I recently got a request through LinkedIn from someone I met at a conference who wanted to know how she could do the following..

She wanted to calculate exam results given the following parameters.

” If they do not fail any module but can now have up to a maximum of 3 modules that falls between 35 and <40 they can pass by compensation, my question is how do I get excel to understand it is up to 3 and no more. For example, if they have not failed any modules and have 3 or less modules that come in between the above they would ‘Pass by Compensation’, if they have not failed any modules but have 4 or more between 35 and <40 they fail. But if they fail any module, they fail regardless. ”

This required a combination of IF/And/CountIfs.

You can download the file here…Compensation pass fail question

And in this video I explain how I came up with the formula.

Continue Reading


One of the issues I come across frequently in class are people who have to work with large amounts of data. That often means a Lot of scrolling and selecting of lists of data and I have often wondered how I could make this easier for people. I have found an answer with structural references. In this example, I have decided to use the SUMIFIS function to illustrate this.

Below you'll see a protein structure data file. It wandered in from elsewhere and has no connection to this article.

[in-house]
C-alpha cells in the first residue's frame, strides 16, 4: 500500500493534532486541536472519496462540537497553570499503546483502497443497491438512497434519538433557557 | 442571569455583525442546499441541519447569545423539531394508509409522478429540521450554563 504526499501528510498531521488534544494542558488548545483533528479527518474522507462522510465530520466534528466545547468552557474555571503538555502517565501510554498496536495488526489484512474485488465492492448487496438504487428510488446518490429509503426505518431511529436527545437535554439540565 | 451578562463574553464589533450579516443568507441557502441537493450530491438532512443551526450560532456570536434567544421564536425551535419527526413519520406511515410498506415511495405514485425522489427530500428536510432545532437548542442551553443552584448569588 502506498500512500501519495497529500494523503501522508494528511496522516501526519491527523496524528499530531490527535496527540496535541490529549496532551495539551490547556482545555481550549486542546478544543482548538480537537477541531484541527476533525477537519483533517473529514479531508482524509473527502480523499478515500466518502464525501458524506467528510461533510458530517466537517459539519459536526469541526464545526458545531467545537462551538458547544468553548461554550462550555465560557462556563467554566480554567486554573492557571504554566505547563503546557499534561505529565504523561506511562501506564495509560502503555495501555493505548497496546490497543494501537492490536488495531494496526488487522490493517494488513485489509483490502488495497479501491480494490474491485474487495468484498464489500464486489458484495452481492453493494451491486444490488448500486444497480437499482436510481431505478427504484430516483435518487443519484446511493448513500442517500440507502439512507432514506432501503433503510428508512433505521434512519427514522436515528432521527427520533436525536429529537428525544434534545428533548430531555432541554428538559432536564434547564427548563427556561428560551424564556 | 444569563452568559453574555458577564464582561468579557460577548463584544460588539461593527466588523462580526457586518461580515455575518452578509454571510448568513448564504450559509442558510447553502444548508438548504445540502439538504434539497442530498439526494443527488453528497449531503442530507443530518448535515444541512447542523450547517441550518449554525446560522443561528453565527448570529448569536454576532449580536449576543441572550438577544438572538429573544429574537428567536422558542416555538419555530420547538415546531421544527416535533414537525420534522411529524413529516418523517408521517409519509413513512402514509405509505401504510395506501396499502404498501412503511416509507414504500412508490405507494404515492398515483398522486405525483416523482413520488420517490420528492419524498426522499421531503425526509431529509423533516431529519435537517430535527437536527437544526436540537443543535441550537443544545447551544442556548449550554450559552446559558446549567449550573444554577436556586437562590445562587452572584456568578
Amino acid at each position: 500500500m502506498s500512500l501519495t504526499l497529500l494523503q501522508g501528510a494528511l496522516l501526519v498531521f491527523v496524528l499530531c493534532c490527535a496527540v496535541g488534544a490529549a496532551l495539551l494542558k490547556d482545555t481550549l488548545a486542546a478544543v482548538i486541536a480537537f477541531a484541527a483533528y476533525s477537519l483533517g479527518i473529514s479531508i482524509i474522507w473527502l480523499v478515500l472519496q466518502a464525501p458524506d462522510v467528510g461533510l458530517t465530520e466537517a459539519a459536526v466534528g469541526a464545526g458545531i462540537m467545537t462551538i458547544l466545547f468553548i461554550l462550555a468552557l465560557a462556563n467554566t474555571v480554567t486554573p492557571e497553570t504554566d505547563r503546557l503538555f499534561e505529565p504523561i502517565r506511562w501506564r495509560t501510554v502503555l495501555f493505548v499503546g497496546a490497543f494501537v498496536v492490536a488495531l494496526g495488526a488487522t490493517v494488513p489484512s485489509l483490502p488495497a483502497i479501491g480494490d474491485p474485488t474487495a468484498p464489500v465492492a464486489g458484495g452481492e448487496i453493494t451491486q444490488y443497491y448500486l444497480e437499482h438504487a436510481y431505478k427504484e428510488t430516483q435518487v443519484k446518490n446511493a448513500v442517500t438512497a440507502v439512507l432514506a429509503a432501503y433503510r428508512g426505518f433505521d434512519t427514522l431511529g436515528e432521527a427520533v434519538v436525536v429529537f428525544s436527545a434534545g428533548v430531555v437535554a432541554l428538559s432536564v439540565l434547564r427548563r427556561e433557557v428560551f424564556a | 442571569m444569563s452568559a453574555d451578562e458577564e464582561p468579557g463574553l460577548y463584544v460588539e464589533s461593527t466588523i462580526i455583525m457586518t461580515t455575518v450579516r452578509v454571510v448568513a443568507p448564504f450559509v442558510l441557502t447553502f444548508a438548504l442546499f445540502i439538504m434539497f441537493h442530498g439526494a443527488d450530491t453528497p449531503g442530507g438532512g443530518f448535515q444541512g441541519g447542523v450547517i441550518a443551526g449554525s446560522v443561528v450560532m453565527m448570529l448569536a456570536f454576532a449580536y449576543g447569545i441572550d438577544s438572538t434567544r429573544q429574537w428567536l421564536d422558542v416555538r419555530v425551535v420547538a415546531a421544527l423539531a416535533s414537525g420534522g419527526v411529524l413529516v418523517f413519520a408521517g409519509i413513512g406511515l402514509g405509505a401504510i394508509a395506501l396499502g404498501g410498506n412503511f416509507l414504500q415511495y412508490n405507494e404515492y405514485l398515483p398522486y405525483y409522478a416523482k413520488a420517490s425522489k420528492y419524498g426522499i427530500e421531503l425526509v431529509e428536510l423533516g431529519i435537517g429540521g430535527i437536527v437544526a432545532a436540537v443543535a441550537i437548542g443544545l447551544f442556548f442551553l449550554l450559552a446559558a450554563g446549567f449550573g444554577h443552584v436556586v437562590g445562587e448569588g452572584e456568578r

The advantages of using structural references are:

  1. Less scrolling and re-selecting..you enter the headings once and that’s it.
  2. If you add/change data in the table, it’s automatically picked up by the function – you don’t have to go back and re-select.
  3. When you look at the formula, it’s easier to follow (both for you and for others)

You can view the video below and the file is here: Structural References practice file



  • Convert your list to a table (click in list, Ctrl and T)
  • You will now see a new Ribbon
  • On the left, rename the table – in the video below I have chosen sales
  • Set up your parameters. In this example I used the following:
Product County Classification
Carrots Galway Services
  •  As always, click where you want the answer to go.
  • Start typing the following: =sumifs(
  • Then type in Sales (the table name) . This will now appear in a dropdown list
  • Double click on Sales, type [
  • You will now see a list of the headings e.g. Product, County, etc
  • Double click on Product
  • Click on I4 (the cell containing Carrots). Press ,
  • Repeat these steps for the County and Classification.
  • Press ) at the end to complete the function.

Continue Reading


In this blog posting, I’m going to show you how to use a feature in Excel to create a large table of values. The feature is called Data Tables and I’m going to use the PMT function with it to show you how to quickly create a large table of  loan repayment values.

Here is the file for you to practise on. 

Here is the video.






Continue Reading